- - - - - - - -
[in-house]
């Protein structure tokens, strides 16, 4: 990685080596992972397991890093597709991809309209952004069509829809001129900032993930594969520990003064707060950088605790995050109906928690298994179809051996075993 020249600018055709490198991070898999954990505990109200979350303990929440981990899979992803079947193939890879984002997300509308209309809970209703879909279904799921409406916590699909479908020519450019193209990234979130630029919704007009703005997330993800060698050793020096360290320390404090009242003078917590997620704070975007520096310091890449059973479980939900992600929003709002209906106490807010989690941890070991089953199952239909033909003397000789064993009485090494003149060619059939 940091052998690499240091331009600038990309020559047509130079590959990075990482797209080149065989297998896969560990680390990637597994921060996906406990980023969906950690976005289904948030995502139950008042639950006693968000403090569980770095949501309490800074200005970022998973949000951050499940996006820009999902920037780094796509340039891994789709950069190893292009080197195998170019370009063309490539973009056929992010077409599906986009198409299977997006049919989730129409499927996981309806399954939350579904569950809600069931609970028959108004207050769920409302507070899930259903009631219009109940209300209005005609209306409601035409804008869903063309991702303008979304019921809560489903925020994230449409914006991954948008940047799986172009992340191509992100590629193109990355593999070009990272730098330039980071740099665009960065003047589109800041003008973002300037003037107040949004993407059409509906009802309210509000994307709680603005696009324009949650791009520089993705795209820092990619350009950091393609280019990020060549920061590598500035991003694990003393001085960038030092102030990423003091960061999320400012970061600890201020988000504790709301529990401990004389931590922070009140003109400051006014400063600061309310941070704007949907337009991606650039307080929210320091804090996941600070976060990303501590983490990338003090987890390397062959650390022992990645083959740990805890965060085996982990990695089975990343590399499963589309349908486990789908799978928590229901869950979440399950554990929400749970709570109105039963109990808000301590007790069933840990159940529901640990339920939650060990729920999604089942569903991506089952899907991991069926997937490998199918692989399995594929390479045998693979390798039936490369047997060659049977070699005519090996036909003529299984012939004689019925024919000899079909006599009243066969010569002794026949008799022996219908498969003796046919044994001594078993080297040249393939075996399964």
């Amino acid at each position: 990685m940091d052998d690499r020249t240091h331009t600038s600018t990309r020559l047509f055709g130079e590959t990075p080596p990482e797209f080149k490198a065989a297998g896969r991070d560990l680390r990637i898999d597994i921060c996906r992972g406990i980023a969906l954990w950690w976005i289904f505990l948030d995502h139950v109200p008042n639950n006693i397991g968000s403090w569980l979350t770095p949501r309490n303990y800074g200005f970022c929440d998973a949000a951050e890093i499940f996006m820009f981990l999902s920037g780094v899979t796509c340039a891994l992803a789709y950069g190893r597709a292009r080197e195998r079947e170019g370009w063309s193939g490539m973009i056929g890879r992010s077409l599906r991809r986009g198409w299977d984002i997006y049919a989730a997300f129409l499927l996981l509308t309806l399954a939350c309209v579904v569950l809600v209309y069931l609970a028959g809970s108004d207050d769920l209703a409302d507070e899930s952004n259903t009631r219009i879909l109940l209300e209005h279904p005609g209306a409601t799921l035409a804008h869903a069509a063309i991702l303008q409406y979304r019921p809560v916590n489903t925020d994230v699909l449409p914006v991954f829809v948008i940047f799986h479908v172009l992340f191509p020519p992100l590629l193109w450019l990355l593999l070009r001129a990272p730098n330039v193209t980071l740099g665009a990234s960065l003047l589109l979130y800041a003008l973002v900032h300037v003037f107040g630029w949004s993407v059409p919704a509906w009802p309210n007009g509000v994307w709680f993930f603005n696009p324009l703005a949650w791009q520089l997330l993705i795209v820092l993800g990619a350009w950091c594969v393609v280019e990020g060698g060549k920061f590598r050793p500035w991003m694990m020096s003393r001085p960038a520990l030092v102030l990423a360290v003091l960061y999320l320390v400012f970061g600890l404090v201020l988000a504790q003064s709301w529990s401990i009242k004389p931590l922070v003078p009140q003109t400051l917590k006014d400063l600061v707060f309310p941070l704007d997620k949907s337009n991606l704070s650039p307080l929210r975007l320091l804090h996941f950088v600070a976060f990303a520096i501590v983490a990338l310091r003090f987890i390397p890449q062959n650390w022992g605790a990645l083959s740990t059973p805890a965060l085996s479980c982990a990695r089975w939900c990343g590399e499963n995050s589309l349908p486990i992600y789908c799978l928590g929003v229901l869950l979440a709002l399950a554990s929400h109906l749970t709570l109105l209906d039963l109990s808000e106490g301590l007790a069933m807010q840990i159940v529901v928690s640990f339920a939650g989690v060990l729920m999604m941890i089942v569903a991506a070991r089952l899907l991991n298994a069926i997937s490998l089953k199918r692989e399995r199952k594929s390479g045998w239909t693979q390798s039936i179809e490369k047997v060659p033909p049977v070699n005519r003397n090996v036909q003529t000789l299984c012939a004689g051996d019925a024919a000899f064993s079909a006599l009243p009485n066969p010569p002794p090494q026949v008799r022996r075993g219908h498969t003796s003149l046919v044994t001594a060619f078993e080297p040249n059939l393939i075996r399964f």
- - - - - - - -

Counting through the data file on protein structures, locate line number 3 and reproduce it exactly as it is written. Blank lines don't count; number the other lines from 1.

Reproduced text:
């Amino acid at each position: 990685m940091d052998d690499r020249t240091h331009t600038s600018t990309r020559l047509f055709g130079e590959t990075p080596p990482e797209f080149k490198a065989a297998g896969r991070d560990l680390r990637i898999d597994i921060c996906r992972g406990i980023a969906l954990w950690w976005i289904f505990l948030d995502h139950v109200p008042n639950n006693i397991g968000s403090w569980l979350t770095p949501r309490n303990y800074g200005f970022c929440d998973a949000a951050e890093i499940f996006m820009f981990l999902s920037g780094v899979t796509c340039a891994l992803a789709y950069g190893r597709a292009r080197e195998r079947e170019g370009w063309s193939g490539m973009i056929g890879r992010s077409l599906r991809r986009g198409w299977d984002i997006y049919a989730a997300f129409l499927l996981l509308t309806l399954a939350c309209v579904v569950l809600v209309y069931l609970a028959g809970s108004d207050d769920l209703a409302d507070e899930s952004n259903t009631r219009i879909l109940l209300e209005h279904p005609g209306a409601t799921l035409a804008h869903a069509a063309i991702l303008q409406y979304r019921p809560v916590n489903t925020d994230v699909l449409p914006v991954f829809v948008i940047f799986h479908v172009l992340f191509p020519p992100l590629l193109w450019l990355l593999l070009r001129a990272p730098n330039v193209t980071l740099g665009a990234s960065l003047l589109l979130y800041a003008l973002v900032h300037v003037f107040g630029w949004s993407v059409p919704a509906w009802p309210n007009g509000v994307w709680f993930f603005n696009p324009l703005a949650w791009q520089l997330l993705i795209v820092l993800g990619a350009w950091c594969v393609v280019e990020g060698g060549k920061f590598r050793p500035w991003m694990m020096s003393r001085p960038a520990l030092v102030l990423a360290v003091l960061y999320l320390v400012f970061g600890l404090v201020l988000a504790q003064s709301w529990s401990i009242k004389p931590l922070v003078p009140q003109t400051l917590k006014d400063l600061v707060f309310p941070l704007d997620k949907s337009n991606l704070s650039p307080l929210r975007l320091l804090h996941f950088v600070a976060f990303a520096i501590v983490a990338l310091r003090f987890i390397p890449q062959n650390w022992g605790a990645l083959s740990t059973p805890a965060l085996s479980c982990a990695r089975w939900c990343g590399e499963n995050s589309l349908p486990i992600y789908c799978l928590g929003v229901l869950l979440a709002l399950a554990s929400h109906l749970t709570l109105l209906d039963l109990s808000e106490g301590l007790a069933m807010q840990i159940v529901v928690s640990f339920a939650g989690v060990l729920m999604m941890i089942v569903a991506a070991r089952l899907l991991n298994a069926i997937s490998l089953k199918r692989e399995r199952k594929s390479g045998w239909t693979q390798s039936i179809e490369k047997v060659p033909p049977v070699n005519r003397n090996v036909q003529t000789l299984c012939a004689g051996d019925a024919a000899f064993s079909a006599l009243p009485n066969p010569p002794p090494q026949v008799r022996r075993g219908h498969t003796s003149l046919v044994t001594a060619f078993e080297p040249n059939l393939i075996r399964f």